Lindy Benton is the president of MEA|NEA.
We've seen many clients who keep their patient records on the same computer network as the one used for other practice business. This is an issue when a practice is hacked, because those hackers don't have to jump from server to server to access medical information. Once inside a practice's networks, they likely have access to all of the practice's information.
Additionally, in many cases, practices are using out-of-date technology that doesn't receive security updates. We've also been surprised by the number of clients who have not encrypted their data. With all of these potential problems to manage, dental providers should develop a plan and find a partner to help them manage, protect, and store their data.
Unfortunately, most practice leaders don't think about this potential disruption until it occurs, and many, in our experience, are not prepared when it happens. Disruption and downtime can handicap a practice faster than most other internal problems. Practice leaders need to ask themselves: How long can my practice continue if my technology is disrupted?
To prevent or minimize these losses, practice owners need to consider the following questions:
- How would the organization be affected by the corruption or loss of critical files?
- How long would it take to recover data, if recoverable?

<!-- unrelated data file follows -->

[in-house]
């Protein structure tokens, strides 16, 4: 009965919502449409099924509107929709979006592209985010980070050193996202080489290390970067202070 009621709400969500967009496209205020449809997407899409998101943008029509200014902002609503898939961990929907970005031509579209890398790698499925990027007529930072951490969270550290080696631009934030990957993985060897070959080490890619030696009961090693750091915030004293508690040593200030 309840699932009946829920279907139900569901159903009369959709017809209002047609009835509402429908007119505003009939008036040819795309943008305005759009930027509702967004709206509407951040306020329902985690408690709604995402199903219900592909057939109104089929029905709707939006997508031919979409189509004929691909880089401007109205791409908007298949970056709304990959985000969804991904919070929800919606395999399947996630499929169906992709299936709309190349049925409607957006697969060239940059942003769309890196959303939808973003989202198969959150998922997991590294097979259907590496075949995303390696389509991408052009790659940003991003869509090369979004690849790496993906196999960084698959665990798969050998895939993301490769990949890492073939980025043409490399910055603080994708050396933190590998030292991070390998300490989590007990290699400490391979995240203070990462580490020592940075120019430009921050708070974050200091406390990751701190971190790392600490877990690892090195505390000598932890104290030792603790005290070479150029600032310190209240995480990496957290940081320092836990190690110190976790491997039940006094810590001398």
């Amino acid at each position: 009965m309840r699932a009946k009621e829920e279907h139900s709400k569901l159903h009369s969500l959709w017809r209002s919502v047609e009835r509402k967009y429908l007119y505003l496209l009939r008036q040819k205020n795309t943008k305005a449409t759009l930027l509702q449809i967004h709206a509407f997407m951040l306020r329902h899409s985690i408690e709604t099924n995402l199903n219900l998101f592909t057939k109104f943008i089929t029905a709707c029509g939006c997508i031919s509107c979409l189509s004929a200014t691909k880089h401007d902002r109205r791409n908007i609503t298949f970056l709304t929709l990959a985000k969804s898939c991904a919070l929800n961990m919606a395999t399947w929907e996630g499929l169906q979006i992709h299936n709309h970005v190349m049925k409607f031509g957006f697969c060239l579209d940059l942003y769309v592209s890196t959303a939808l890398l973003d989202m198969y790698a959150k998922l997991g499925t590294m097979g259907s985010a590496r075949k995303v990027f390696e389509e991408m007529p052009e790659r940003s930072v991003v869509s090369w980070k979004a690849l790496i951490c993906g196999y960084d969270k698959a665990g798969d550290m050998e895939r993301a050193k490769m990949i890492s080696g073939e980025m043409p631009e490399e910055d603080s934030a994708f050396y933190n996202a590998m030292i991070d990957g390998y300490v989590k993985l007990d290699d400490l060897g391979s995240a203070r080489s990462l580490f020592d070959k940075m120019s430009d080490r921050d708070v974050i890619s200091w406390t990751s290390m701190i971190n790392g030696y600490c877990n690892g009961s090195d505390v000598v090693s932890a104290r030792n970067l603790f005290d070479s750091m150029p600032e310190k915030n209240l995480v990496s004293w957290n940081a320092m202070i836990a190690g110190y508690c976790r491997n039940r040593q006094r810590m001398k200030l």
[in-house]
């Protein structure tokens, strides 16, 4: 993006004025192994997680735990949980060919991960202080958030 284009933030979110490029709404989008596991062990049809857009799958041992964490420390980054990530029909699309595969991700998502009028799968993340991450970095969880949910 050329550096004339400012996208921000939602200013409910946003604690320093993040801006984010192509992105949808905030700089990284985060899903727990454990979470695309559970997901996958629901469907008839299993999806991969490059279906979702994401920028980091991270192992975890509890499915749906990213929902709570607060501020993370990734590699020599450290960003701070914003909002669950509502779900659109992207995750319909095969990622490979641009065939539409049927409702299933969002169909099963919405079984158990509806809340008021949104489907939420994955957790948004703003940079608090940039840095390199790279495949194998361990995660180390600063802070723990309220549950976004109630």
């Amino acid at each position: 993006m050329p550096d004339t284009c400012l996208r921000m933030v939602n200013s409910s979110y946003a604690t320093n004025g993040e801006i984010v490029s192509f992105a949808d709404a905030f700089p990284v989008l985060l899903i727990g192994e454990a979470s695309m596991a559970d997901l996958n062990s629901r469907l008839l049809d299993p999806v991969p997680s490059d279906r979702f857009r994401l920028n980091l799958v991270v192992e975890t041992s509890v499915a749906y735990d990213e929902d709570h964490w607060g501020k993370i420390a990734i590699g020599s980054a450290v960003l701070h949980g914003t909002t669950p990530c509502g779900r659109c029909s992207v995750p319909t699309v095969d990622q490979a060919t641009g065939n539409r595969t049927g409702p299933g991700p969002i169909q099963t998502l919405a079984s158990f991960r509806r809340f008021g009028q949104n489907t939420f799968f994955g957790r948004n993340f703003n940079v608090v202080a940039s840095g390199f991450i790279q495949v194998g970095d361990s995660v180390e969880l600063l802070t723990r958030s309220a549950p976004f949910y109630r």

- How devastating would a lawsuit for personal information loss be?
- How long can the practice operate without access to critical information?
Once practice leaders have determined the answers to these questions, they need to ask themselves the logical follow-up: How can I prepare my practice?
“Most practice leaders don't think about this potential disruption until it occurs.”
To address these challenges, you need a plan. We advise our clients to develop a written systems/data recovery (SDR) plan that includes who is responsible, when the plan was last reviewed, and when it was last tested.
"It is not a case of if, but rather a case of when" is never truer than in the world of IT. When an organization's systems fail or are disrupted and data loss occurs, the impact will not be pleasant.
One step practices can take to prevent these disruptions is to remove the liability they have undertaken by managing their own hardware and technology in house. By moving their storage capabilities to the cloud, practices can upload critical documents, patient information, and business data, which can then be secured. Doing so protects practices from a plethora of problems, including failed hardware and infrastructure and the possibility of being hacked.
In most cases, secure, HIPAA-compliant cloud storage is more secure than data stored onsite. Cloud service providers often have more security protocols in place, and their business depends on their ability to protect the information they are charged with keeping. They have security resources that many individual practices are unable to maintain.
Lindy Benton is president of MEA|NEA|TWSG a provider of secure health information exchange, cloud storage solutions, and HIPAA-compliant healthcare communication solutions.
The comments and observations expressed herein do not necessarily reflect the opinions of DrBicuspid.com, nor should they be construed as an endorsement or admonishment of any particular idea, vendor, or organization.
Copyright © 2016 DrBicuspid.com